(This Dec. 12 story corrects year in 2nd paragraph to 2011 from 2012.)
By Michelle Nichols and David Brunnstrom
UNITED NATIONS/WASHINGTON (Reuters) - United Nations political affairs chief Jeffrey Feltman arrived in North Korea on Tuesday for a rare visit that some analysts and diplomats hope could spark a U.N.-led effort to defuse rising tensions over Pyongyang’s nuclear and missile programs.
The former senior U.S. State Department official is the highest-level U.N. official to visit North Korea since 2011. During a four-day visit he is due to meet Foreign Minister Ri Yong Ho to discuss “issues of mutual interest and concern.”
“This is broadly a policy dialogue with (North Korea). I think we have to wait and see what comes out,” U.N. spokesman Stephane Dujarric told reporters on Tuesday. “All key member states ... were informed and briefed of the visit.”
U.N. Secretary-General Antonio Guterres told Russia, Japan, the United States, China and North and South Korea in August he was available to help broker talks. So-called six-party talks on North Korea’s nuclear program stalled in 2008.
A U.N. official, speaking on condition of anonymity, described expectations for Feltman’s visit as “modest and high at the same time, meaning that they depend on what our hosts are thinking as well.”
“We need to find a way to scale back tensions,” the official said. “I don’t think we will have a major breakthrough being announced at the end of this trip. But the visit could serve as a step to build a framework for engagement.”
Suzanne DiMaggio of the New America Foundation think tank, a participant in recent unofficial talks with North Korea, said Feltman could propose during his visit to Pyongyang that Guterres play a mediation role.
“I do think that the Trump administration would like to explore talks about talks at this stage. I think the North Koreans are assessing the timing of when to do that,” she told a seminar in Washington on North Korea.
State Department spokeswoman Heather Nauert said Feltman was not travelling on behalf of the U.S. government.
“And he’s not travelling - I want to make this clear - with any kind of message from the U.S. government ... He’s going on behalf of the U.N., not the U.S. government,” she told a regular news briefing.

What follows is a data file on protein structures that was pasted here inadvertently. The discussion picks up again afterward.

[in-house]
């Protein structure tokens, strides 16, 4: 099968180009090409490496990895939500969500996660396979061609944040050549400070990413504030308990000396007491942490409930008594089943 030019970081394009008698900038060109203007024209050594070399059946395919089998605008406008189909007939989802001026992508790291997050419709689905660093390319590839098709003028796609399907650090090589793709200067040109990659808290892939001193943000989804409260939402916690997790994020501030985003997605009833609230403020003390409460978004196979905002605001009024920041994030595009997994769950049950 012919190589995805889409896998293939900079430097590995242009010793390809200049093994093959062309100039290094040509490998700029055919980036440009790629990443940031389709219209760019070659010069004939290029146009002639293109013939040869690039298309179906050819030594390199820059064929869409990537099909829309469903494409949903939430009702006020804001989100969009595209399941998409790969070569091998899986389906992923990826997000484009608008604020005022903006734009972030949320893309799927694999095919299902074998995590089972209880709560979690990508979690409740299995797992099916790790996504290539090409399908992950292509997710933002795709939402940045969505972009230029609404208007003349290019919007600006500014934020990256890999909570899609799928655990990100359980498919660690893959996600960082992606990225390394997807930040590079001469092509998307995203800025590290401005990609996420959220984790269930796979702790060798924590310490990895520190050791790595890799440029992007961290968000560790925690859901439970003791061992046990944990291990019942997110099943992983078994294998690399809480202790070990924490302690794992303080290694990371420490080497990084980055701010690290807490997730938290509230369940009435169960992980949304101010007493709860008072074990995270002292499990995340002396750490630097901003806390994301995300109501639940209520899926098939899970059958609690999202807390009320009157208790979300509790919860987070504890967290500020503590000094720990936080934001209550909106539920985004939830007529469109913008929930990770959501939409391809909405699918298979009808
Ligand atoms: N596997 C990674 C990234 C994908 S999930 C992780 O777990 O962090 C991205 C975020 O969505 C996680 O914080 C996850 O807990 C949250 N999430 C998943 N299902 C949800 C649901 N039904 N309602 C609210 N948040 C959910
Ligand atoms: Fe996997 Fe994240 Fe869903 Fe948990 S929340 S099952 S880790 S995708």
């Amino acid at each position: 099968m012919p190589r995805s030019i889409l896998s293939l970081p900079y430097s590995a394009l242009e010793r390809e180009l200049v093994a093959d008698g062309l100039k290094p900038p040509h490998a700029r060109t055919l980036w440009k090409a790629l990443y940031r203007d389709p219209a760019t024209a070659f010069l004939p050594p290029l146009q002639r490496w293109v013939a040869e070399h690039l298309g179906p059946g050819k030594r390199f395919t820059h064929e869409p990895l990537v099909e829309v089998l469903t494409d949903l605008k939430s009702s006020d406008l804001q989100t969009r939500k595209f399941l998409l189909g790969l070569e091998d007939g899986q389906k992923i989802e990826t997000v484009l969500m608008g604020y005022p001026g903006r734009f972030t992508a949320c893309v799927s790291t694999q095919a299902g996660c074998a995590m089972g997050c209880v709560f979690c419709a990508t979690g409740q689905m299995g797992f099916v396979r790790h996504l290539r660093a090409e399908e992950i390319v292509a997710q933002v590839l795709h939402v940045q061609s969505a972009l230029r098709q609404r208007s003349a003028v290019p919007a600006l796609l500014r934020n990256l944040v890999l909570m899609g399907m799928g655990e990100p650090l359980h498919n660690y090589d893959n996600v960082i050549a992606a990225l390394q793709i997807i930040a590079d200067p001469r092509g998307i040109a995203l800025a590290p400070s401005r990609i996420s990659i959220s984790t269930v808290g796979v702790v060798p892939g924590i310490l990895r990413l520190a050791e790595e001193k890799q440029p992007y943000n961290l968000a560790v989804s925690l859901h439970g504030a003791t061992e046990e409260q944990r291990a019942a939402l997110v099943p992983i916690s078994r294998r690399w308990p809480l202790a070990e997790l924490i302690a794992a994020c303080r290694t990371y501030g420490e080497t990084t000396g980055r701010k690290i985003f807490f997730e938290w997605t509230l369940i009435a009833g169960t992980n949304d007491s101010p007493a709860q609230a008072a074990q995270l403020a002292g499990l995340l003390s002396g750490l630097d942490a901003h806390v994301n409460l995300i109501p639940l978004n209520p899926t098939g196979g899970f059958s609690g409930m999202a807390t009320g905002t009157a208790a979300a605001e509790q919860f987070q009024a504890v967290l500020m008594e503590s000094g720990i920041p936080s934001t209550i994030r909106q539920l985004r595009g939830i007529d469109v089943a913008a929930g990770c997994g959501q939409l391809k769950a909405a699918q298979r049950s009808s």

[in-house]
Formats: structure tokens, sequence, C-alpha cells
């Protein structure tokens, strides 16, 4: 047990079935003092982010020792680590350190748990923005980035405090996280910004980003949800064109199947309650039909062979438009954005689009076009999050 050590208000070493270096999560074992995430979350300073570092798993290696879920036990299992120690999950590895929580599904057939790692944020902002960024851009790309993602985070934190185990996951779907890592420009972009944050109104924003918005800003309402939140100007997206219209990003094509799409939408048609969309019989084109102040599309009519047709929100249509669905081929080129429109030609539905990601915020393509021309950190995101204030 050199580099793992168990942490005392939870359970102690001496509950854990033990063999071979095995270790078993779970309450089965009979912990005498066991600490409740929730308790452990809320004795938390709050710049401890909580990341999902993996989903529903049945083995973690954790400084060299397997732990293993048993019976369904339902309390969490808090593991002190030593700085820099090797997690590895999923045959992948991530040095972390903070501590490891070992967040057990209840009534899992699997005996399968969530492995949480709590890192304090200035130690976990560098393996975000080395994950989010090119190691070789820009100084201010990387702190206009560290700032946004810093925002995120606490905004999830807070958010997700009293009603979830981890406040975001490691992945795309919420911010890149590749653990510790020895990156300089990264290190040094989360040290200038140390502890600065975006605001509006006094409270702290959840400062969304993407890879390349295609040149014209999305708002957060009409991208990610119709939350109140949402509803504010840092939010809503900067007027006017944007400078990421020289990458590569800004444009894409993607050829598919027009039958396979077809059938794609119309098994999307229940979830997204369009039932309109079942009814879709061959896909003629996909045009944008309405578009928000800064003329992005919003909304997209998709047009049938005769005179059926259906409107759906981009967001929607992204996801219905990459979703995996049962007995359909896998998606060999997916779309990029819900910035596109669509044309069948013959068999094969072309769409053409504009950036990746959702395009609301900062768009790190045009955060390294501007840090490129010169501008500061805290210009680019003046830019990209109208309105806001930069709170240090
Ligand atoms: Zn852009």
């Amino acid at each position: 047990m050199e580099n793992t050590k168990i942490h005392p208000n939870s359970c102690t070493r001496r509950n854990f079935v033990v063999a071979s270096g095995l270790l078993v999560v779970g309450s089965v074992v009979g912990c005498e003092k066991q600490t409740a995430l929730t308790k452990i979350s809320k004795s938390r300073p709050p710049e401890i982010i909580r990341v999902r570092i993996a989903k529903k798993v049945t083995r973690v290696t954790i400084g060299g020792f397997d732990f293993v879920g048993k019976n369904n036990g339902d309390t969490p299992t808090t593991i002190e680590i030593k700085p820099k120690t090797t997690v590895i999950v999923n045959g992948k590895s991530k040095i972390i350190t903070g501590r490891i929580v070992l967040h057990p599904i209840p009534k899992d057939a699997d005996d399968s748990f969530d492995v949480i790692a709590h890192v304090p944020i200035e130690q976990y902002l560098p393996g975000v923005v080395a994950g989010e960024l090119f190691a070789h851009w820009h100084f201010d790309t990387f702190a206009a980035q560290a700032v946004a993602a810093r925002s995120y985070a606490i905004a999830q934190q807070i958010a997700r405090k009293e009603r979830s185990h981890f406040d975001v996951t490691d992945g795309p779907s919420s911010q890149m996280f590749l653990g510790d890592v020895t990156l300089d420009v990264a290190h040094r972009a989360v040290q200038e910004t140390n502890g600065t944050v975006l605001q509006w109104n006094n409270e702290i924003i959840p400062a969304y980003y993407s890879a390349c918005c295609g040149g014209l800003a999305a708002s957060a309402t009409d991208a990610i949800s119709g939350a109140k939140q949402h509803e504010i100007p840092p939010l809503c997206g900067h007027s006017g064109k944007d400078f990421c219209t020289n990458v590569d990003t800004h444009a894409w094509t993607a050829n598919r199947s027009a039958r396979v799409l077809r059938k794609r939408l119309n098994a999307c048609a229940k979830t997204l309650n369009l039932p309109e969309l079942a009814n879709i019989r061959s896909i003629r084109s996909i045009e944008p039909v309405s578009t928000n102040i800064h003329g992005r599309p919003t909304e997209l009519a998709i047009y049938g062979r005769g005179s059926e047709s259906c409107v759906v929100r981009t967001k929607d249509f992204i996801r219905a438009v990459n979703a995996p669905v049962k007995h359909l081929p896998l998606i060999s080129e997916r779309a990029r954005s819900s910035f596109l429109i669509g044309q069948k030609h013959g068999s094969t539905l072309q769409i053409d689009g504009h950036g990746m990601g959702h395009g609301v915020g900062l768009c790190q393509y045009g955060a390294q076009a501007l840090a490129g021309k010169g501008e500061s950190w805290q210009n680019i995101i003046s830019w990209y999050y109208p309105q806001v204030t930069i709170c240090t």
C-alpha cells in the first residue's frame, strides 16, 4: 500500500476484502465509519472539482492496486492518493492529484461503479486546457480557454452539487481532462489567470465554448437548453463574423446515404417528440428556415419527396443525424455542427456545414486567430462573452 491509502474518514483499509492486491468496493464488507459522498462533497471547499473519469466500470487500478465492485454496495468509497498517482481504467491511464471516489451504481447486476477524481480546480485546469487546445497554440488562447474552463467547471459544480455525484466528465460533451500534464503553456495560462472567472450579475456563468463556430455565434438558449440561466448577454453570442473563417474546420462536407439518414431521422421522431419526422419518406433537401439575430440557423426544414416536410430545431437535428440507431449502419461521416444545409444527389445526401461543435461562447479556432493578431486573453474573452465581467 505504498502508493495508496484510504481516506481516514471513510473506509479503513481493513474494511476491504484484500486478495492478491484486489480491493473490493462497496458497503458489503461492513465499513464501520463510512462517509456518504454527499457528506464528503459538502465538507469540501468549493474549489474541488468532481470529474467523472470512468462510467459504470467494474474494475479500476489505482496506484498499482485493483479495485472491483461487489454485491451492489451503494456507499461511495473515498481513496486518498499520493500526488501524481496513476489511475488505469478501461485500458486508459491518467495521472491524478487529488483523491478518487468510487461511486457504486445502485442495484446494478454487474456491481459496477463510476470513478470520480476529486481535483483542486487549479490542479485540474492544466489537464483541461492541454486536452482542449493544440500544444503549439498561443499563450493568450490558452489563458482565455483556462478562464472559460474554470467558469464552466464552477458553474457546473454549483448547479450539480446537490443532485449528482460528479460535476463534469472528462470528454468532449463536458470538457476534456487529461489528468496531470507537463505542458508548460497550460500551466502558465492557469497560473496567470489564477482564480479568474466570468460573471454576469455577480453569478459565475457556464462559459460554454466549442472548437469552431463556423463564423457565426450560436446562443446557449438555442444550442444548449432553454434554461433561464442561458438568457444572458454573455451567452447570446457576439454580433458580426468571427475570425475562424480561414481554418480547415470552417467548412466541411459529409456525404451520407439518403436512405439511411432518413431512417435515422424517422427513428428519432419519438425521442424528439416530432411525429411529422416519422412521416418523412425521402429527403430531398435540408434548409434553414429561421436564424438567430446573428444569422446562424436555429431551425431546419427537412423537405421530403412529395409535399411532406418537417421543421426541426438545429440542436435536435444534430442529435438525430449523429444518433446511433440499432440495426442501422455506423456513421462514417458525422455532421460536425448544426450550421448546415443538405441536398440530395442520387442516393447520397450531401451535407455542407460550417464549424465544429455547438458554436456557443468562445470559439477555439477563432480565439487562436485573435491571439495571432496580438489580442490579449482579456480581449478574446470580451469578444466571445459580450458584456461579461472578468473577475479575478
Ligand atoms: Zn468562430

Nauert said Washington remained open to talks if North Korea showed it was serious about giving up its nuclear weapons, but added: “The activities they have been engaged in recently have shown that they are not interested, they are not serious about sitting down and having conversations.”
North Korea has been working to develop nuclear-tipped missiles capable of reaching the United States in defiance of U.N. sanctions. It conducted its sixth and largest nuclear test in September and last week tested a missile capable of reaching anywhere in America.
Feltman told the 15-member Security Council last week that its unity “creates an opportunity for sustained diplomatic engagement – an opportunity that must be seized in these dangerous times to seek off-ramps and work to create conditions for negotiations.”
In September, Russian U.N. Ambassador Vassily Nebenzia urged a return to dialogue, including “by leveraging mediation efforts” by Guterres.
Russian Deputy Foreign Minister Igor Morgulov said on Tuesday that Pyongyang was seeking dialogue with Washington on its nuclear program, according to RIA news agency. Morgulov, at a conference in Berlin, was quoted as saying Russia had communication channels with North Korea open and was ready to exert its influence on Pyongyang.
Sweden’s Deputy U.N. Ambassador Carl Skau told reporters he hoped Guterres could mediate in “probably the largest threat to international peace and security at the moment.”
Britain’s Deputy U.N. Ambassador Jonathan Allen said Feltman had “our backing and I think he goes to represent the U.N. family as a whole.”
Reporting by Michelle Nichols